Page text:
Radial Nerve Irritation Treatment Putney | Physio4Life

Radial Nerve Irritation

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Radial Nerve Irritation



Often confused with Tennis Elbow, lateral nerve entrapment (radial nerve) can have very similar symptoms especially in the early stages.  Simply put, it is due to a pinching of neural tissue by one or more structures around the outside of your elbow.

The radial nerve comes out of your neck and passes down your arm along the outside of the elbow.  At the back of your forearm (near the elbow) the nerve separates and part of it passes into an area where it can be compressed by a number of different structures.


The compression of the nerve is unlikely to cause actual nerve damage but it will disrupt the blood flow to the nerve.  Blood entres the nerve under very low pressure and so it is relatively easy for this to overcome.  Should this happen, vital oxygen cannot get to the nerve and also waste products cannot be removed.  After a certain point this will certainly be felt as pain.


Once this process of irritation has begun, it can be aggravated by very simple tasks like writing or carrying a bag.  The activities that hurts are similar to those for tennis elbow and so the two can be easily confused.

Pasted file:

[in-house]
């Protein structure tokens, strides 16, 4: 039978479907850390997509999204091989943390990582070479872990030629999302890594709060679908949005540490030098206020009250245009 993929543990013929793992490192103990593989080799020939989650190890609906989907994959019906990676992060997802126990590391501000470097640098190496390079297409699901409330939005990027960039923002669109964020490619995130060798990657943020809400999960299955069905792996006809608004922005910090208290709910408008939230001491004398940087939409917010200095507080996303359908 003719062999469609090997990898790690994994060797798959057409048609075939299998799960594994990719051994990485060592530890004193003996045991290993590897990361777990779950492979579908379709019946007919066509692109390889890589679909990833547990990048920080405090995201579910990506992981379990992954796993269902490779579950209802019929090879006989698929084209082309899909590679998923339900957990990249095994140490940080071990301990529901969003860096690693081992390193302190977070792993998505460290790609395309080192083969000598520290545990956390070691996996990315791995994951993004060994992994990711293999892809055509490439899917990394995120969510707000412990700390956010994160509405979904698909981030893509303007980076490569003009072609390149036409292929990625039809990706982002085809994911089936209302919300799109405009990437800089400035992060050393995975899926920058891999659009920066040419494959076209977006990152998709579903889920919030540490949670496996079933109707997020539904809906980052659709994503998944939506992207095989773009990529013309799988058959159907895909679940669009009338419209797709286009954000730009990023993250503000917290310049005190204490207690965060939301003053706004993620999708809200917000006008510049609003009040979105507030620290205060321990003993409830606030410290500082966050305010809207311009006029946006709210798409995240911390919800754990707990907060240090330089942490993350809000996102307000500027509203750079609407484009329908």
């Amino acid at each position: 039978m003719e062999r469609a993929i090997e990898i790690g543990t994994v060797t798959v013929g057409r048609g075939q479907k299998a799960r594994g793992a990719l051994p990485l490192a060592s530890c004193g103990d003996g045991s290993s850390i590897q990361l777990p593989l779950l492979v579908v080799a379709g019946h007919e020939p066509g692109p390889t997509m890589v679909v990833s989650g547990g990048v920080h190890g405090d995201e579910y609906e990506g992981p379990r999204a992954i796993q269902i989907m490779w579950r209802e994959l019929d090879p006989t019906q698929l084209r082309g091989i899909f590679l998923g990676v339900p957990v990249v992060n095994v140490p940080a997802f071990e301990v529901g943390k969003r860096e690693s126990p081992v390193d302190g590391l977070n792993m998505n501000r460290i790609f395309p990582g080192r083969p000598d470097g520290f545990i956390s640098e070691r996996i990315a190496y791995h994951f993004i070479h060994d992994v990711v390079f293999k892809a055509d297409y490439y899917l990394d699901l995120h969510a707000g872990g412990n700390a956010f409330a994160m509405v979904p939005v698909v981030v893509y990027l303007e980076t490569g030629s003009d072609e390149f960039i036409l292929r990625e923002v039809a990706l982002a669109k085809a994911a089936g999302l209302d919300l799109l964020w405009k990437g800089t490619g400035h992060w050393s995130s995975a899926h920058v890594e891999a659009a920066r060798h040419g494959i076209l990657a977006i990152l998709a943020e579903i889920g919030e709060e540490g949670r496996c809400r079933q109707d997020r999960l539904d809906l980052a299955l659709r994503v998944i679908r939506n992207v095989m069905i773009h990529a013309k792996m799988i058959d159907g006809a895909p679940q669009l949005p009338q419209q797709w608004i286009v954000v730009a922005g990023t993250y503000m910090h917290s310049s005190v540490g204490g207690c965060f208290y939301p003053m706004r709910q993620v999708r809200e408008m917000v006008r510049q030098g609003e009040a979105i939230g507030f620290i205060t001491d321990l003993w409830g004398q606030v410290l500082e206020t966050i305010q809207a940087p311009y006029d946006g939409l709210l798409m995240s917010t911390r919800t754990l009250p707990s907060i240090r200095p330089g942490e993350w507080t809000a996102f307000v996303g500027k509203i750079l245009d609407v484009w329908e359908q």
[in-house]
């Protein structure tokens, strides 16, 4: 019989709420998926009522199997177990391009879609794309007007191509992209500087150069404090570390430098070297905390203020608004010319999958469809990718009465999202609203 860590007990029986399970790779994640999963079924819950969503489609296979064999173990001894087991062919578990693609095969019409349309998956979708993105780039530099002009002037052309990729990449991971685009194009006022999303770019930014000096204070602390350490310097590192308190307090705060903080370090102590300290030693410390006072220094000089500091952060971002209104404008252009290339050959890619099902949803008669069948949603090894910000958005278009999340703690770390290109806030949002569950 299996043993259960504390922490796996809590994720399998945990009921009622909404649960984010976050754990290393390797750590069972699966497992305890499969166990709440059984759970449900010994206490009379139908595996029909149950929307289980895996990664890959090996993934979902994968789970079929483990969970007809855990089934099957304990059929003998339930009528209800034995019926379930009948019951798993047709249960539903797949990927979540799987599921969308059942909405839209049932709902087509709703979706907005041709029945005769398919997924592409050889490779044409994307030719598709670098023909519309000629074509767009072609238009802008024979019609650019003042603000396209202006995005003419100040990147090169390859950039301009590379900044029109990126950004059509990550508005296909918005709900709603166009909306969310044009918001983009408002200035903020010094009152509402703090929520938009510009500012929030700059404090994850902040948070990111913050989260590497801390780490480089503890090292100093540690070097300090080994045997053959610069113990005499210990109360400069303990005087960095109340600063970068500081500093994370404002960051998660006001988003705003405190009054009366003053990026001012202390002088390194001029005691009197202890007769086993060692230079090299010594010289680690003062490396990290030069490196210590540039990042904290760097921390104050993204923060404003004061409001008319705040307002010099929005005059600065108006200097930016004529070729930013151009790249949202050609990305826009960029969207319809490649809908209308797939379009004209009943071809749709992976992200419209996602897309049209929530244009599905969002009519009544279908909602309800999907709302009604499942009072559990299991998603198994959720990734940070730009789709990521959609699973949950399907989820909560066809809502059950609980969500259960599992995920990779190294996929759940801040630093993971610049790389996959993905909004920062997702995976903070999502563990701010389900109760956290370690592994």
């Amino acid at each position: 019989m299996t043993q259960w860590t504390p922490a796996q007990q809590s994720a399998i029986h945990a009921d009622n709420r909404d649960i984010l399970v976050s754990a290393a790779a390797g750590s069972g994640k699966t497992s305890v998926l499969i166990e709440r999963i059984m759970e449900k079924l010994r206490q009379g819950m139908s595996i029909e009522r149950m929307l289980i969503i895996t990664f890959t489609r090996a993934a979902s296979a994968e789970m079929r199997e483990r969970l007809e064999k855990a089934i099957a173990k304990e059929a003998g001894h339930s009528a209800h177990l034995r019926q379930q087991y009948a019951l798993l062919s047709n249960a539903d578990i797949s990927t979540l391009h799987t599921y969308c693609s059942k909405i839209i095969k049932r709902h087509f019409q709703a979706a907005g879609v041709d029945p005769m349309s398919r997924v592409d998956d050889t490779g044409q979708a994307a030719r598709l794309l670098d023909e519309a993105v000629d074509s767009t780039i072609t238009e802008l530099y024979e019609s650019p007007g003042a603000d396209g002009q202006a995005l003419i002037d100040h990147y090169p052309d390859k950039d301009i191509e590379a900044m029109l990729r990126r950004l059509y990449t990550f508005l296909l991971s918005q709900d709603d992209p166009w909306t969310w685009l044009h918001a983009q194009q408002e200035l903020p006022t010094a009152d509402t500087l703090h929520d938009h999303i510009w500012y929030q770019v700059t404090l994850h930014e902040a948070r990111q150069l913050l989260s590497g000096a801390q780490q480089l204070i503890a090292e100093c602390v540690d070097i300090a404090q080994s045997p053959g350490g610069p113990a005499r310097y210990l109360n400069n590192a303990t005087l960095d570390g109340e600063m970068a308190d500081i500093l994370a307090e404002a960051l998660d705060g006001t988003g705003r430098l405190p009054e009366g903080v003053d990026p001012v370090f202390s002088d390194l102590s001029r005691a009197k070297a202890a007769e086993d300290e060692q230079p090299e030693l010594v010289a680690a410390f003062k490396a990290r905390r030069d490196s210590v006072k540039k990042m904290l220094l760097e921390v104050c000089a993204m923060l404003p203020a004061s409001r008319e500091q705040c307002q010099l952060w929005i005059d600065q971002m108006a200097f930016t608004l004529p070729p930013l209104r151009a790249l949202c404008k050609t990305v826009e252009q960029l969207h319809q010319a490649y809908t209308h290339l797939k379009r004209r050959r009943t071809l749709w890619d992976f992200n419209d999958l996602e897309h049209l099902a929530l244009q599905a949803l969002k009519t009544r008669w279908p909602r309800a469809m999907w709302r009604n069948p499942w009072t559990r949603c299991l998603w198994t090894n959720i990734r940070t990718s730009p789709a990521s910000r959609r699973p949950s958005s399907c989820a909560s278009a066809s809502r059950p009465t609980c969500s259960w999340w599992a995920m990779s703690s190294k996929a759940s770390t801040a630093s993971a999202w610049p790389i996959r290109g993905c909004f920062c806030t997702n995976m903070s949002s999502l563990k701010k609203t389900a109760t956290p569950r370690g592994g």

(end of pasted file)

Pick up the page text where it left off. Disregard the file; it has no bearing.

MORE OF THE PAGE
Pain outside elbowPain on gripping

Pain when turning your palm upwards

Tender about 4 finger widths (toward your hand) from the bone on the outside of the elbow .

Pain referred into the back of the hand

Pins and Needles and/or numbness may or may not be present.




Clinical questioning will ascertain the history and onset of the problem, along with any common symptoms that may bring it under suspicion.

Clinical examination involving muscle tests, palpation (touching), and nerve mobility tests will aim to accurately diagnose the condition and separate it from simple ‘tennis elbow’.


Thorough clinical examination will look at the neck itself as a possible cause of symptoms.  Furthermore, all the common points of contact for the nerve from the neck to the hand should be tested as possible sites of pain.  The integrity of your nerves should be tested as well as their ability to move well.  Also your ability to perform resisted wrist and elbow movements (do they replicate your pain)






Treatment will usually consist of manual therapy (massage and stretching) to the muscles on the back of your fore arm.  This treatment can be effective along the arm towards the neck as the nerve passes along this path.

The use of acupuncture needles for this can be very effective for pain relief and specific exercises that promote mobility of the neural tissue involved will also help.


If this is unsuccessful then there is a surgical option, but this is rarely needed, and this condition is best handled conservatively.








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